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Wednesday, January 23, 2008

I, Too, Have a Dream

Tribute to Dr. Martin Luther King, Jr.

By Sen Yang
Jan 23, 2008

President Clinton, Governor Huckabee, Senator Isakson, Mayer Franklin, and all honorable guests:

In 1992, I started my graduate study at Georgia Tech. I landed in Atlanta, a great city best known as the home of Dr. Martin Luther King Jr. I am honored to call this great city my second home in honor of the late Dr. Martin Luther King Jr. And "Georgia is on my mind".

But when I first arrived, I knew little about Dr. King. I very much wanted to return to China. Everything was so unfamiliar to me. But then I noticed something I had never before experienced.

I noticed that people in this country could say what they think without being arrested by the thought police. I noticed that people went to church on Sundays and that all people were free to practice their religion. I never saw people being arrested for bible study or for trying to be good and kind citizens of this country.

There was only one word that could describe my feeling: Freedom.

At first, I thoughts these freedoms were easily achieved in the United States. But then as I studied U.S. history, I learned about Martin Luther King Jr., one of the main leaders of the American civil rights movement. I read Dr. King's "I Have a Dream Speech," and started to have my own dream.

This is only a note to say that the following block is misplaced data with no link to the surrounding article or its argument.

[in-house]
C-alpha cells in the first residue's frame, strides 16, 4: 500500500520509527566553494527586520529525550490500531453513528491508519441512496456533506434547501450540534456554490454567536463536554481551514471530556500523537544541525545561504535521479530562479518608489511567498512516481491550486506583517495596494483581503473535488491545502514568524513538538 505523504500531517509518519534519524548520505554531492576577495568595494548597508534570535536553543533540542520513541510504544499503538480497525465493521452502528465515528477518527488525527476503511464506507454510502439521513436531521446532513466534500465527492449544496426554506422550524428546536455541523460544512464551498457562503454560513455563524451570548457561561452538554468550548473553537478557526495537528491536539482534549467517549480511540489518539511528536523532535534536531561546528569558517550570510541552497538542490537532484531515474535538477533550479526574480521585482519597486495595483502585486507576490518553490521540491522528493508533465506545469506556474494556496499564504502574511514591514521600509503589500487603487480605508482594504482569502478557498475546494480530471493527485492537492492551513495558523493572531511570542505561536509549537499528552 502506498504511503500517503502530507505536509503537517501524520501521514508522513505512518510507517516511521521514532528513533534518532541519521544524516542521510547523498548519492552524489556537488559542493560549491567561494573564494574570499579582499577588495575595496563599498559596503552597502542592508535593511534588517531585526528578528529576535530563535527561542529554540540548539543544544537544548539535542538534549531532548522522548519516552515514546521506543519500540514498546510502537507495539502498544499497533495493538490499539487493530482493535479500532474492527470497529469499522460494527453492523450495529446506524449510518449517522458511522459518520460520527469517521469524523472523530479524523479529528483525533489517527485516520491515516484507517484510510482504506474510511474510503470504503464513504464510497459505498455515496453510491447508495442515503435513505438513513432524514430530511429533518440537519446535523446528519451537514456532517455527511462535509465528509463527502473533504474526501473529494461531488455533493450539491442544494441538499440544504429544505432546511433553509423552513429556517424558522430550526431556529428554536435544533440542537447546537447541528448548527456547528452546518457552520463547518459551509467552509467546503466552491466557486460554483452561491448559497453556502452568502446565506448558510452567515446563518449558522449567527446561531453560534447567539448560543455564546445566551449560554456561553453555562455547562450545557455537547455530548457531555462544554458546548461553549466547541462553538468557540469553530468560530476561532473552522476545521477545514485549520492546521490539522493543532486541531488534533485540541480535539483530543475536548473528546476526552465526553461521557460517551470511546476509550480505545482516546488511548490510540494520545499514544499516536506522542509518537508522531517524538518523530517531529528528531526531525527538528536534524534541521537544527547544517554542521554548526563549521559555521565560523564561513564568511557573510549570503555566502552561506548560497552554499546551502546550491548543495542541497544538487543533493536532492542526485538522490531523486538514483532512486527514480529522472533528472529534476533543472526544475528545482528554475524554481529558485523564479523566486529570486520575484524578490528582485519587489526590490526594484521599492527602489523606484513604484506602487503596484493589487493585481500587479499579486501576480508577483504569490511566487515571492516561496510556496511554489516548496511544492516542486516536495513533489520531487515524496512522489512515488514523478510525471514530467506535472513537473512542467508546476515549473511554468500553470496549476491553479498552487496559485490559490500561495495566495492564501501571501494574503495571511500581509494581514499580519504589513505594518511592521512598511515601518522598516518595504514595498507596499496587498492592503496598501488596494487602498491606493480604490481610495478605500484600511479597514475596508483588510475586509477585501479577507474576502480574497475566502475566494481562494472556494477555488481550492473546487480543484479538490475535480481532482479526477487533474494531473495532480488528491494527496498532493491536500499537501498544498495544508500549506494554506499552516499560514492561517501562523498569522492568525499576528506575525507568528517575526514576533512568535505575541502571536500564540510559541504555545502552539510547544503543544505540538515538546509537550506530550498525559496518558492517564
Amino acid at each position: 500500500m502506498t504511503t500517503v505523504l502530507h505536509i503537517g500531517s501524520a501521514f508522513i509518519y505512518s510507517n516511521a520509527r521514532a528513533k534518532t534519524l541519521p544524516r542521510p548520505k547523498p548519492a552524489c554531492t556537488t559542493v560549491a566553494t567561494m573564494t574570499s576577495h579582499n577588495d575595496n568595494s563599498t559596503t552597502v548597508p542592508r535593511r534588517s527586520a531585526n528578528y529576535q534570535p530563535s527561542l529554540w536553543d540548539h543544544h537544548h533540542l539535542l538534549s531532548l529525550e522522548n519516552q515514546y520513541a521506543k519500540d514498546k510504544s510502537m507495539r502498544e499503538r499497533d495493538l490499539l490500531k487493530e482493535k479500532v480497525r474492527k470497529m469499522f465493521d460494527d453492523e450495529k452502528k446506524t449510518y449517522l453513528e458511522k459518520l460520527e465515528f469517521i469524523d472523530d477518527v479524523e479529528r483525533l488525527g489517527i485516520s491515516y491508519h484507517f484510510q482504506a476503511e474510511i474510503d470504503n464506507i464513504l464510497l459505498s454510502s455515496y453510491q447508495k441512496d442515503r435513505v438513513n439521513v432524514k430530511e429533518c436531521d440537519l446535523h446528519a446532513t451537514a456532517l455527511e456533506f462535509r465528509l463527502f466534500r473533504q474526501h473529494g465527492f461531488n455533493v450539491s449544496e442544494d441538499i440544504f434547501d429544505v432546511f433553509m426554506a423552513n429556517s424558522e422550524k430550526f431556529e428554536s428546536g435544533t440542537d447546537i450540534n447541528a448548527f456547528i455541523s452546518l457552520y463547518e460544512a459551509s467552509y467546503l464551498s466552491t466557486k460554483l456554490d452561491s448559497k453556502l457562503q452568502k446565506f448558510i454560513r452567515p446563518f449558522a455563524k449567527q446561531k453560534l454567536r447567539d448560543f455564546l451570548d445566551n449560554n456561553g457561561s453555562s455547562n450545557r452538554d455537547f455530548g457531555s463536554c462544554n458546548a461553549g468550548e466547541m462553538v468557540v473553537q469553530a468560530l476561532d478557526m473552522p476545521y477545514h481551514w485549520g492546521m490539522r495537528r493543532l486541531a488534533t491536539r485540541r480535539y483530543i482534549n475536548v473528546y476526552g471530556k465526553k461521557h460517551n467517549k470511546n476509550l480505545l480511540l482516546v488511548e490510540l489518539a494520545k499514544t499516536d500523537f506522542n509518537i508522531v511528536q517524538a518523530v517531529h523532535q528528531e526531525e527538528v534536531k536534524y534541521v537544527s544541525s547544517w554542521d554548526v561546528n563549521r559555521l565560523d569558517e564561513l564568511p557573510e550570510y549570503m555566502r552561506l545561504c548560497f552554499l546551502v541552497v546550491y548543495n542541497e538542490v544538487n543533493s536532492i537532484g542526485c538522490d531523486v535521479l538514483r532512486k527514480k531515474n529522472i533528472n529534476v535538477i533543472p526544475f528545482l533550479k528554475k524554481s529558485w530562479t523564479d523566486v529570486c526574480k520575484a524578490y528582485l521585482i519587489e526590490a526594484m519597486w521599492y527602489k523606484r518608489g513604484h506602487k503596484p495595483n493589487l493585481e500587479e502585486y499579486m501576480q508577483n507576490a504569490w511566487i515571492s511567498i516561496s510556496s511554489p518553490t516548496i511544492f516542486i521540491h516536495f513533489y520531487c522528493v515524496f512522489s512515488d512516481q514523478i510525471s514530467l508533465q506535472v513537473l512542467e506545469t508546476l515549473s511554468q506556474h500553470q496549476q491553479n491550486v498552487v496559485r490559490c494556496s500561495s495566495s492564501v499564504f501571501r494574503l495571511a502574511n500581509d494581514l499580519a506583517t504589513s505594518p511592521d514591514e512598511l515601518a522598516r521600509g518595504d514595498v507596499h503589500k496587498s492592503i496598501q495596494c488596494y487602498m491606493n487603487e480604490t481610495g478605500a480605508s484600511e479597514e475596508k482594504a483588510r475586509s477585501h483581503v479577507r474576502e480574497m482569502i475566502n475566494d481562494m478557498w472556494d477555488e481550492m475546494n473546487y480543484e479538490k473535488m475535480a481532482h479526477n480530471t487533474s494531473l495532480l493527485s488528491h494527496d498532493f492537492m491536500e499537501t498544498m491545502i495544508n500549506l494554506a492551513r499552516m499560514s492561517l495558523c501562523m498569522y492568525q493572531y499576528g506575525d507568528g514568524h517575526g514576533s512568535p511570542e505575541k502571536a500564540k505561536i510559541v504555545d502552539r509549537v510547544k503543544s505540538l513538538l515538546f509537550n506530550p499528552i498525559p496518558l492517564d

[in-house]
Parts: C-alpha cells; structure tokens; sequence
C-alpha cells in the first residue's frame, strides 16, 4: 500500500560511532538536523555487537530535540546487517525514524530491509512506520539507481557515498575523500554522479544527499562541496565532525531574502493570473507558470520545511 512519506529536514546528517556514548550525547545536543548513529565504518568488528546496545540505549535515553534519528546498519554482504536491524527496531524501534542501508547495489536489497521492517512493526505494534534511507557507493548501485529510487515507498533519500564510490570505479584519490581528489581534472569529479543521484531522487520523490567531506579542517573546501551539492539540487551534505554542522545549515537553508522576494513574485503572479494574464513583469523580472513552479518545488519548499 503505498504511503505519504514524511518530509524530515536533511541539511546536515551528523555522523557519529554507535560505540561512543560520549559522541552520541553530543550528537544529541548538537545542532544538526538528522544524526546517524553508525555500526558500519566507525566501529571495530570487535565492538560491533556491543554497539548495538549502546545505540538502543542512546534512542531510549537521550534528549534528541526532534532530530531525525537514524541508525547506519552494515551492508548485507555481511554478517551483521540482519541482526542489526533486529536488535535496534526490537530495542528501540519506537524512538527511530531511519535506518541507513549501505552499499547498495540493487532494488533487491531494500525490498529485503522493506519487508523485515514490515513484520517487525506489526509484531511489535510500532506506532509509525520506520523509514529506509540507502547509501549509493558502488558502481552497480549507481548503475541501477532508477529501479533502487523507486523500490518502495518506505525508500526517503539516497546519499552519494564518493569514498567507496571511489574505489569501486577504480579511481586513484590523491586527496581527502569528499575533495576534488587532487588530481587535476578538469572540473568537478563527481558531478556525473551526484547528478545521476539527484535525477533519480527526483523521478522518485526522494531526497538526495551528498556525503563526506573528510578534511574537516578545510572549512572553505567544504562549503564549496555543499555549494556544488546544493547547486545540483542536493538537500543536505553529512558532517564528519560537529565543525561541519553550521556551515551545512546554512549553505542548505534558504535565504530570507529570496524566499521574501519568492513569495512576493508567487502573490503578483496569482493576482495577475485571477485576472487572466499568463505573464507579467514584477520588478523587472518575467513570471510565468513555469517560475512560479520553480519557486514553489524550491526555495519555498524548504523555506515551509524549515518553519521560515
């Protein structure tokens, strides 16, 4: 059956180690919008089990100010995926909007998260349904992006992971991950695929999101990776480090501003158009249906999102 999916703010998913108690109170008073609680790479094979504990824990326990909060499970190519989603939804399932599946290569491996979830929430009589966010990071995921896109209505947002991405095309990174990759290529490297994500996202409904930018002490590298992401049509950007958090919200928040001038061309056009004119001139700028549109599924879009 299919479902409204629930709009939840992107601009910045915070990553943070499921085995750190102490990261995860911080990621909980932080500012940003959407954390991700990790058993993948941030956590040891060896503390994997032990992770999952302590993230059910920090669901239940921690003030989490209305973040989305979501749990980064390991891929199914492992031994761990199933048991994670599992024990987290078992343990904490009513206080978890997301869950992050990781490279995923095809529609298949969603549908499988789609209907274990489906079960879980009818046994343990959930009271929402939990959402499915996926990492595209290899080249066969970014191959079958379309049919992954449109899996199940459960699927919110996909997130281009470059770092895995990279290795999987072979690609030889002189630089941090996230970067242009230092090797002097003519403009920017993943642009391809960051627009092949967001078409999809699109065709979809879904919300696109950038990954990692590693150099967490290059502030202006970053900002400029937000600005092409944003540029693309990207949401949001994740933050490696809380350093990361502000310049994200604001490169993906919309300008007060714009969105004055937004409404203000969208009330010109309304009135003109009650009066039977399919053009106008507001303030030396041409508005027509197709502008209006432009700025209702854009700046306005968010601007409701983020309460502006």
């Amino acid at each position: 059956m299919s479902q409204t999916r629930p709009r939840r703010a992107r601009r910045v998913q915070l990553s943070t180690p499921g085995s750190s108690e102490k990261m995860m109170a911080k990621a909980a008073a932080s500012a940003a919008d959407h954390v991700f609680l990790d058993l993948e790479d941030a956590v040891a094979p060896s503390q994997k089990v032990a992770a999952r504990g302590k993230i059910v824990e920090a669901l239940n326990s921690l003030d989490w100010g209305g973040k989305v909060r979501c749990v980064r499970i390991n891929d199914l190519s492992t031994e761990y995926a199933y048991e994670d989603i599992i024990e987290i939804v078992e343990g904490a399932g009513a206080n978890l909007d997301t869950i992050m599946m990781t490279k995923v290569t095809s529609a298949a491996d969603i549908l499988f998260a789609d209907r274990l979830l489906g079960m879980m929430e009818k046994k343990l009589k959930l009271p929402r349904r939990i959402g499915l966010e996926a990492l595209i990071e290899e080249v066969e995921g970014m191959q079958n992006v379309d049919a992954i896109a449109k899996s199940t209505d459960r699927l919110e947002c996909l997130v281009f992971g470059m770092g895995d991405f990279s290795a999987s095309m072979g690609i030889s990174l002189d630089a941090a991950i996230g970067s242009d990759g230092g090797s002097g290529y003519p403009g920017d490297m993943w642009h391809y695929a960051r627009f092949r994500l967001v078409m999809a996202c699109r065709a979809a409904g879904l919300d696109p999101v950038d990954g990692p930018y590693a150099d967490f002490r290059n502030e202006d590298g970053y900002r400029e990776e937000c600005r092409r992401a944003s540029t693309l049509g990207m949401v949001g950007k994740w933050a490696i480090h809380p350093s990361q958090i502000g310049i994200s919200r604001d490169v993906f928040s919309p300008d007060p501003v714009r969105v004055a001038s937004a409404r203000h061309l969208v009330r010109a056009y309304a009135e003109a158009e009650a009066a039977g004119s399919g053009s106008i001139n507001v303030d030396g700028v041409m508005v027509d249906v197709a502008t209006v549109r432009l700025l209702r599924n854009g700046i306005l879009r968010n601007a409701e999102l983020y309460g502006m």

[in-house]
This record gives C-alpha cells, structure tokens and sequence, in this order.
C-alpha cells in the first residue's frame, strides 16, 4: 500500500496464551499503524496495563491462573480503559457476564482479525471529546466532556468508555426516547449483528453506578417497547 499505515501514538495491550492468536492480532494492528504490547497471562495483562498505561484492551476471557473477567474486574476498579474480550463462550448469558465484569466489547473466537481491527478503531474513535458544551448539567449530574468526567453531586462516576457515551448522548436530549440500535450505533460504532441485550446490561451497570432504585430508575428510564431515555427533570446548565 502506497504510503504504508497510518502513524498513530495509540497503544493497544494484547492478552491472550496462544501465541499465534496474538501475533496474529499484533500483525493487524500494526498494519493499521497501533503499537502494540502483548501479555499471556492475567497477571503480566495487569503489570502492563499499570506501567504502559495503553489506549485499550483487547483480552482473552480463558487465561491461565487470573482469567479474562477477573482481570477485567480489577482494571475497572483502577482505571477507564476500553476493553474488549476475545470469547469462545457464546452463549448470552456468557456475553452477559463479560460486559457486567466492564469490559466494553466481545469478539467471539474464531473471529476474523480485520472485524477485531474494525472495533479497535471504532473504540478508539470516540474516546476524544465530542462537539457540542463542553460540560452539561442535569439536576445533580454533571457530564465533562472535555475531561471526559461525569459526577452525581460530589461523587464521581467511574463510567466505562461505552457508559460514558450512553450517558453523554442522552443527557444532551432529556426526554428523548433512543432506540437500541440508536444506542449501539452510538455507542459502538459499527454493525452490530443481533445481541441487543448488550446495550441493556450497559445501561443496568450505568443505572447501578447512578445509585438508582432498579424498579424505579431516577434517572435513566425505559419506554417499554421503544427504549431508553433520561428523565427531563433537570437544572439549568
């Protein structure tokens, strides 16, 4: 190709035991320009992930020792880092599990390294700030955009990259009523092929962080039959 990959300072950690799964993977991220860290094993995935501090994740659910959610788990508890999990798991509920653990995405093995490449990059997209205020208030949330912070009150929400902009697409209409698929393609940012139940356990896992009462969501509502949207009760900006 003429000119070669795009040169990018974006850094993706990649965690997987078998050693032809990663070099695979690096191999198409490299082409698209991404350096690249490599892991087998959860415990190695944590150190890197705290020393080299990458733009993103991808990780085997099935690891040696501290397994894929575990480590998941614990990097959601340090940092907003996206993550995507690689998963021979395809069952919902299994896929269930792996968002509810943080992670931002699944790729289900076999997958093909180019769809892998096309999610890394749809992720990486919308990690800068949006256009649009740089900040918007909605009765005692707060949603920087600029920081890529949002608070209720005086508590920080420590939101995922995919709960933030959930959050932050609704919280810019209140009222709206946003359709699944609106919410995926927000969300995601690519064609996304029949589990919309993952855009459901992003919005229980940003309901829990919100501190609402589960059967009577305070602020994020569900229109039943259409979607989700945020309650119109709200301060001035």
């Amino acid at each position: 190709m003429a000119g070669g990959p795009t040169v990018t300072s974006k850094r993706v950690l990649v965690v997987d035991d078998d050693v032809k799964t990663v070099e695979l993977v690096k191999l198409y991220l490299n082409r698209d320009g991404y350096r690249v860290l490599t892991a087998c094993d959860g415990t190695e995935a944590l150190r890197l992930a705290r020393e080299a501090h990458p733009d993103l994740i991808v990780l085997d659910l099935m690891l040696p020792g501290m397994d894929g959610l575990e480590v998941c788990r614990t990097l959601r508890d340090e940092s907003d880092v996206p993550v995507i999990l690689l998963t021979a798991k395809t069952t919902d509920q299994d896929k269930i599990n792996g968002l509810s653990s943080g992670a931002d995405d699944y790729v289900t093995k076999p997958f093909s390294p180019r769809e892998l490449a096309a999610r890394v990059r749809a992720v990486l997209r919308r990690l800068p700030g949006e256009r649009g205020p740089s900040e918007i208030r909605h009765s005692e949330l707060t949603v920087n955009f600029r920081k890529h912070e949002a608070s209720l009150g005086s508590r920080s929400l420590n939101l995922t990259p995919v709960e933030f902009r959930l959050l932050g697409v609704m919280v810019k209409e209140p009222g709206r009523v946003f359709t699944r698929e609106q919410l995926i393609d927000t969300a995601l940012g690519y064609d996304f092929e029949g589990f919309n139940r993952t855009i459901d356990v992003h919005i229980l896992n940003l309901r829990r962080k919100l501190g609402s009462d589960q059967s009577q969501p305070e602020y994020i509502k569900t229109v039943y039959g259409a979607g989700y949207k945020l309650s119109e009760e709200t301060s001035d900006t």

I talked with a friend in China. He asked me what greatest thing was in US. I told him it was "freedom" I enjoy the most. He replied: "You are rich and we are poor. We will chase after 'freedom' when we get more money." I told my friend: "You don't need to be rich to fight for the right to be free." I told him that Dr. King fought for the freedom not because he was rich, but because he had the heart.

I lived in China for 31 years and now in this country for 15 years. I love China and I love the people in China. I want them to be respected and live like human beings. I want them to enjoy the same inalienable rights that God has given to all his people, not only in the United States, but everywhere.

Inspired by Dr. King's "I Have a Dream Speech," I thank him for the sacrifices he endured to help all people in the United States become free. His life is an example for all people everywhere who have a dream of freedom, even me – a humble physicist happy to live as a free man in this country. I too have a dream.

I dream that all people in China will have freedom of thoughts and that they won't have to endure persecution (torture, illegal arrests and interrogation) because of their most deeply held thoughts and ideals.

I dream that all people in China will have freedom of religion and that they won't be persecuted because of what they believe; and that they won't be sentenced to illegal prison terms or subjected to extra judicial killing.

I dream that Falun Gong practitioners in China can one day, walk to the public park and start to do the morning exercise without being beaten by the police.

I have a dream that my daughter can return to China and will not be judged by her belief in Falun Gong, but by her character. And, as Martin Luther King Jr. said:

And when this happens, when we allow freedom to ring, when we let it ring from every village and every hamlet, from every state and every city, we will be able to speed up that day when all of God's children, black men and white men, Jews and Gentiles, Protestants and Catholics, will be able to join hands and sing in the words of the old Negro spiritual, "Free at last! free at last! thank God Almighty, we are free at last!"

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